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Remembered Today:

Forgotten soldiers


roel22
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Just been reading the 'eeriest WW1-pictures'-thread in the Classic Threads-section. Looking at the pictures I wondered about something I read in a -Dutch- book on WW1 about a hospital in Vienna, where, in a secret section, men were treated wit horrific wounds. Although they had survived the war, their families were told they were KIA. Because showing these mutilated men to family & friends & the public in general, would simply have been too much. They were hospitalized until they finally died, the section of the hospital was I believe closed in the 30's. Does anyone know more about this story? And how other countries took care of their seriously multilated soldiers?

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I'm not sure of those who were shut away from society, although it wouldn't surprise me, but Jay Winter offers a couple of examples in 'Sites of Memory: Sites of Mourning', in which the 'Mutiles de Guerre' were often cared for by friends and family, and sometimes totally unrelated people, such as the neighbours of Charles Berg's mother, who took over the responsibility after Mrs Berg died, and continued to care for Charles for a further seventeen years. Quote:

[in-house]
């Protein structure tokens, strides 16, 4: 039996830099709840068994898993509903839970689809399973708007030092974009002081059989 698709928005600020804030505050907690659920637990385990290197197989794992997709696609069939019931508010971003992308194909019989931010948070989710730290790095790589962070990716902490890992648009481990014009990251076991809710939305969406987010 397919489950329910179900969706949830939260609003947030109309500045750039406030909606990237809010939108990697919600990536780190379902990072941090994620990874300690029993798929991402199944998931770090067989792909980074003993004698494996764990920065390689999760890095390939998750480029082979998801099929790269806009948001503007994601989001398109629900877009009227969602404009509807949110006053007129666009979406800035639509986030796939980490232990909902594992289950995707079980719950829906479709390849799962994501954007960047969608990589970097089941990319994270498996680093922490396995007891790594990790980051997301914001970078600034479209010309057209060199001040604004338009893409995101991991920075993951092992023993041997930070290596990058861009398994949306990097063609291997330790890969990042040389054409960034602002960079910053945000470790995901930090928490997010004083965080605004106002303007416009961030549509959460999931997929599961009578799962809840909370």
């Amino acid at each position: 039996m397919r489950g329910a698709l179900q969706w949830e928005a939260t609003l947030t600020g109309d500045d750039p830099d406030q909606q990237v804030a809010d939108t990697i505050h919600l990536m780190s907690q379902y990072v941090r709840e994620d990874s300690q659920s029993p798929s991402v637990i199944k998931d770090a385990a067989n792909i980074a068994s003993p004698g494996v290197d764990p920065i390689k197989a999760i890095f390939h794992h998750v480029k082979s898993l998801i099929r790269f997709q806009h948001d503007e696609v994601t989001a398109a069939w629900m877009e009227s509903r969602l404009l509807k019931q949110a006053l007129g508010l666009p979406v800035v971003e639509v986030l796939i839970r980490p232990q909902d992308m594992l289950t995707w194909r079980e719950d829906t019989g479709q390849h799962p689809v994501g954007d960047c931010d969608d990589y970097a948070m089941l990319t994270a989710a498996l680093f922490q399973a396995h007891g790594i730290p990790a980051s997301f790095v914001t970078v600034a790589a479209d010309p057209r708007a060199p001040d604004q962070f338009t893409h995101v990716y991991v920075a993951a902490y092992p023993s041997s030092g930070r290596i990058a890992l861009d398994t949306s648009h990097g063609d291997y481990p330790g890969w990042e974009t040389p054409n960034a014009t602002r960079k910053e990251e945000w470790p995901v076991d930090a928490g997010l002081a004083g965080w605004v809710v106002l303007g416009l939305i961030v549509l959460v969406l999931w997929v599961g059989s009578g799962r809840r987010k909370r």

'Mr and Mrs J. Semple, who did what they could "with unremtting kindness" to help a man who throughout his life "hardly knew what it was like to be free from pain"' [p45]

Charles Berg, an Australian soldier, was hit in the spine by shrapnel aged nineteen years. Winter also cites other examples, along with the bonds that were forged between the mutilated themselves, particularly in France [and no doubt elsewhere], and the organizations that were set up in and after the war. Rather than excluded, it would seem, 'les mutiles de guerre' formed an active and inclusive part of postwar French society and politics. I think much the same happened in Germany--almost certainly up until the early 1930s, at any rate.

Kind Regards,

Dave

PS: Are you reading from 'Forgotten Lunatics'? I keep meaning to re-visit it.

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...particularly in France [and no doubt elsewhere], and the organizations that were set up in and after the war. Rather than excluded, it would seem, 'les mutiles de guerre' formed an active and inclusive part of postwar French society and politics.

On the Paris Metro, next to the train doors, there are always seats which, if occupied, should be given up to, among others, 'mutiles de guerre.' These seats first appeared during the 1920s and have remained ever since. There were many veterens organisations, right and left, throughout the 1910s-30s in France and they did play a very active role in politics, although I cannot be sure if the mutilated were the most active members. I am sure that a large number continued to play an active role in politics iuntil the 1950s and early 60s.